Especially disgusting was the shared bathroom, which was always covered in vomit. Kavanaugh and his crowd, whom [Kit] Winter characterizes as “loud, obnoxious frat boy-like drunks” were the hardest drinkers on campus even back then, when hard drinking did not hold the stigma it does today. In a statement earlier this week, [James] Roche recalled Kavanaugh “frequently drinking excessively and becoming incoherently drunk,” and Winter corroborates that recollection. “There was a lot of vomit in the bathroom. No one ever cleaned it up. It was disgusting. It wasn’t incidental. It wasn’t, ‘Oh, this weekend someone puked in the bathroom.’ People were constantly puking in the bathroom. Constantly.” Lori Adams, a retired psychiatrist in Underhill, Vermont, was a friend of Winter’s at Yale. “I remember,” she says, “that you couldn’t use the bathroom because his roommates vomited all over the floor and didn’t clean it up.”
His freshmen roommate James Roche also used the words “belligerent” and “aggressive” to describe Kavanaugh’s drunken persona.
When Kavanaugh’s high school and college drinking first came up, it was in the context of an alleged sexual assault he committed while highly intoxicated. The accuser, Dr. Christine Blasey Ford, is 100 percent sure it was Kavanaugh who attempted to rape her, but she also said that she believed she was able to escape largely because Kavanaugh was so drunk at the time. Under those circumstances, it’s not unlikely that Kavanaugh would not even have remembered what he had done.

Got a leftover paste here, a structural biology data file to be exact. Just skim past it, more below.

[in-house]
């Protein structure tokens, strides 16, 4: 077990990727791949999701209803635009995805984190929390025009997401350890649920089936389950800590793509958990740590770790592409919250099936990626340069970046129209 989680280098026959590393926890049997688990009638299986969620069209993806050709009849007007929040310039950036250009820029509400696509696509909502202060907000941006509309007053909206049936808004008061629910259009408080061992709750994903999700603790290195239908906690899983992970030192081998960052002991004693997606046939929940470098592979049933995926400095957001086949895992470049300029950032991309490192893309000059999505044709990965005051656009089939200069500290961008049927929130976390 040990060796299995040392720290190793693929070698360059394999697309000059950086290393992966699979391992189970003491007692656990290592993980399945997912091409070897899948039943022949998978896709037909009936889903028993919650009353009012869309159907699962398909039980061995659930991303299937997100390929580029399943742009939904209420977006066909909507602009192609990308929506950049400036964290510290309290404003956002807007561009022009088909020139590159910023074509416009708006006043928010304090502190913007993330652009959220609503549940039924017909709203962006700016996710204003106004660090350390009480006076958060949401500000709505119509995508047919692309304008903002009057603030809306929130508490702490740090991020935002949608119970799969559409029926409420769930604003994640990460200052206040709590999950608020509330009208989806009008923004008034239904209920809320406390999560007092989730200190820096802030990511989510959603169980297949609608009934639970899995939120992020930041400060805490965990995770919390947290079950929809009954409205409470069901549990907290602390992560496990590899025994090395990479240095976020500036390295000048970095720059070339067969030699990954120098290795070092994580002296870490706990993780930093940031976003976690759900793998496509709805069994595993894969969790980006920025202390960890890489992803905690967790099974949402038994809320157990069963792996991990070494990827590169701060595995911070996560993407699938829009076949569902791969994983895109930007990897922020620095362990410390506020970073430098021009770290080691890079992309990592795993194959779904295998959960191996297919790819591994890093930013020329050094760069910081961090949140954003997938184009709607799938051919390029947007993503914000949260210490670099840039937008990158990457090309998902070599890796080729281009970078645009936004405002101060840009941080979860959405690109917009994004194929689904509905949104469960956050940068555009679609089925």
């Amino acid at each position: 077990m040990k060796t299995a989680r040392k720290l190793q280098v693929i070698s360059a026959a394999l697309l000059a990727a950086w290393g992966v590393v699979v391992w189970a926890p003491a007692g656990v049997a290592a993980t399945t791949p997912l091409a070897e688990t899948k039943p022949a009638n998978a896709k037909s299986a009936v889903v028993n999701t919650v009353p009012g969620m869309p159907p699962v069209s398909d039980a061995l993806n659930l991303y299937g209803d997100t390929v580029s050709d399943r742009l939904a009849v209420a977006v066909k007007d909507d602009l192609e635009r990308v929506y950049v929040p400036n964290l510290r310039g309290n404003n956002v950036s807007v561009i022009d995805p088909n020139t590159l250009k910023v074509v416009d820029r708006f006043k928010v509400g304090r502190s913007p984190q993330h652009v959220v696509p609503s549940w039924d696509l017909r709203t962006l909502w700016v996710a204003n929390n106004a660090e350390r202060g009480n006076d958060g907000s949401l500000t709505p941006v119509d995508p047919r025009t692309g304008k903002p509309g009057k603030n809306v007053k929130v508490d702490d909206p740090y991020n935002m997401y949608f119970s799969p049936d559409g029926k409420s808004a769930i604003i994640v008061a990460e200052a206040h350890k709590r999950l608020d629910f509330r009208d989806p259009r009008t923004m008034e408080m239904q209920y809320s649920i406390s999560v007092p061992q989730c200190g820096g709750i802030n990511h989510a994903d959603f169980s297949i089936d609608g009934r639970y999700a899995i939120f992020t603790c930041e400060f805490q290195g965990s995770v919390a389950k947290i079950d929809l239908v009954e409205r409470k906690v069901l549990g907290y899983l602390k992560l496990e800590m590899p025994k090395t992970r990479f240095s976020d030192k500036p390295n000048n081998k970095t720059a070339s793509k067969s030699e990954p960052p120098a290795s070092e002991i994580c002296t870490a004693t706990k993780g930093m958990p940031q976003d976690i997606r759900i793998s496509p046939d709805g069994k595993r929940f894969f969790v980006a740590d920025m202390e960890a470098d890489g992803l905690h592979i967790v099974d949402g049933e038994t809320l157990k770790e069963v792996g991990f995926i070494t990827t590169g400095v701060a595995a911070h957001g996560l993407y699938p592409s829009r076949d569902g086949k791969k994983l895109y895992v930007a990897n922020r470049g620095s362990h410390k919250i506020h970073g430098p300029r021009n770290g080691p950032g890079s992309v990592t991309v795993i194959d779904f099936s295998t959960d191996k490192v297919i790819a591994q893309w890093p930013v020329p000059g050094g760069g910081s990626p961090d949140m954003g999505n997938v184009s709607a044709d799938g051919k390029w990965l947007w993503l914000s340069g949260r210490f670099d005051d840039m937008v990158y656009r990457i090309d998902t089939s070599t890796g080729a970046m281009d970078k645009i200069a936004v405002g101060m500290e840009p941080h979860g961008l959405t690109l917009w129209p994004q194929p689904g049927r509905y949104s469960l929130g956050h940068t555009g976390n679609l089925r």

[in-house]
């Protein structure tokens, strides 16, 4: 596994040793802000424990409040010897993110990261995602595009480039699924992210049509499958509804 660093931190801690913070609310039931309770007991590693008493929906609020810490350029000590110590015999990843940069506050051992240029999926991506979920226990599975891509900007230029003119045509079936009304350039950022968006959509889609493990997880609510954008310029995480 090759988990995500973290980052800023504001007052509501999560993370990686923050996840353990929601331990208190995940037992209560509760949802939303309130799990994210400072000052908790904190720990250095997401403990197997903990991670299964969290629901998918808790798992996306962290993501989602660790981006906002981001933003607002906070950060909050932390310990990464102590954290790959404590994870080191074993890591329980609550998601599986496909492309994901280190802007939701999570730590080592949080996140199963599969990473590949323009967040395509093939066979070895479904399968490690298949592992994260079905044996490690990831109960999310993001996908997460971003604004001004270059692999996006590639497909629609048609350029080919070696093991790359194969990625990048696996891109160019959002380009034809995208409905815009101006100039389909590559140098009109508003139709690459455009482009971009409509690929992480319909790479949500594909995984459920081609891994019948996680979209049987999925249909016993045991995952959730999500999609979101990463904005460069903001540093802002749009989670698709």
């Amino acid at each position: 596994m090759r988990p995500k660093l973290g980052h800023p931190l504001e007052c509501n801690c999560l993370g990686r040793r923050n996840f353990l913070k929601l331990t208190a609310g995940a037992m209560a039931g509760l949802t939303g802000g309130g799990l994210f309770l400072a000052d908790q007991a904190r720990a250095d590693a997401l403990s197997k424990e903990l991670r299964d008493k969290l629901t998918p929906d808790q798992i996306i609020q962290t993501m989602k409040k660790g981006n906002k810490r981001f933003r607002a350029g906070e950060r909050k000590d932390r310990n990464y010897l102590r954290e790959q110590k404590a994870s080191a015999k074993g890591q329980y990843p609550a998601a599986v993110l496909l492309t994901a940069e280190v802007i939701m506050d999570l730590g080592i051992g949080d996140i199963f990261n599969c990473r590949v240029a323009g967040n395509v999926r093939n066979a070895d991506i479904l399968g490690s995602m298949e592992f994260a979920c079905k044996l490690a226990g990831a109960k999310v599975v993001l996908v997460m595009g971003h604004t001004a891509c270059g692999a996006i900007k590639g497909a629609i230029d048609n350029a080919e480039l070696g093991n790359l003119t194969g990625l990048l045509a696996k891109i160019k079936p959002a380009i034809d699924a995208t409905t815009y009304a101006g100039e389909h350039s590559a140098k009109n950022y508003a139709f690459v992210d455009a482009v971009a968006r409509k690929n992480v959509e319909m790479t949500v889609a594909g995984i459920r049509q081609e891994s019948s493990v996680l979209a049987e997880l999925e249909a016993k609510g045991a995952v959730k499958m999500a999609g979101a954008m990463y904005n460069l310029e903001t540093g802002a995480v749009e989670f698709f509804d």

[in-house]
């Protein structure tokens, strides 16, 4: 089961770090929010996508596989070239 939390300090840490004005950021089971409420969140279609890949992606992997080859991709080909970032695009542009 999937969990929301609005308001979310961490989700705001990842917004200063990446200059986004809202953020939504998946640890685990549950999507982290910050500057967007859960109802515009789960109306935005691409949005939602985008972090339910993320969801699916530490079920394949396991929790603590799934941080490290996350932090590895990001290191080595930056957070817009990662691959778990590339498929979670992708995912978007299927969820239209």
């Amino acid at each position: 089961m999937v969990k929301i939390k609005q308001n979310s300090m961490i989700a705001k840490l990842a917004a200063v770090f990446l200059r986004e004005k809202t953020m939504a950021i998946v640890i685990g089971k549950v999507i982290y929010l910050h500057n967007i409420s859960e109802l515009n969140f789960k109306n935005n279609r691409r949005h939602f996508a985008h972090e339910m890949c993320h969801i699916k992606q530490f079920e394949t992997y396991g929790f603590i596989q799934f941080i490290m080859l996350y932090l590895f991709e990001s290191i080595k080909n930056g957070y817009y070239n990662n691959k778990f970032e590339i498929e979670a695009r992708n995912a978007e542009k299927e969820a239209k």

Understanding that his denials would be discounted if he admitted drinking to excess, Kavanaugh has been unwilling to admit that he was a heavy drinker in high school or college. But, in the process, he has clearly and deliberately made an effort to mislead Congress while testifying under oath. He has denied ever drinking to the point that he had only a partial recollection or no recollection at all of what happened the night before. Under direct questioning from the Republicans’ own expert on sexual crimes, Kavanaugh refused to admit that he had ever passed out or blacked out from drinking too much alcohol.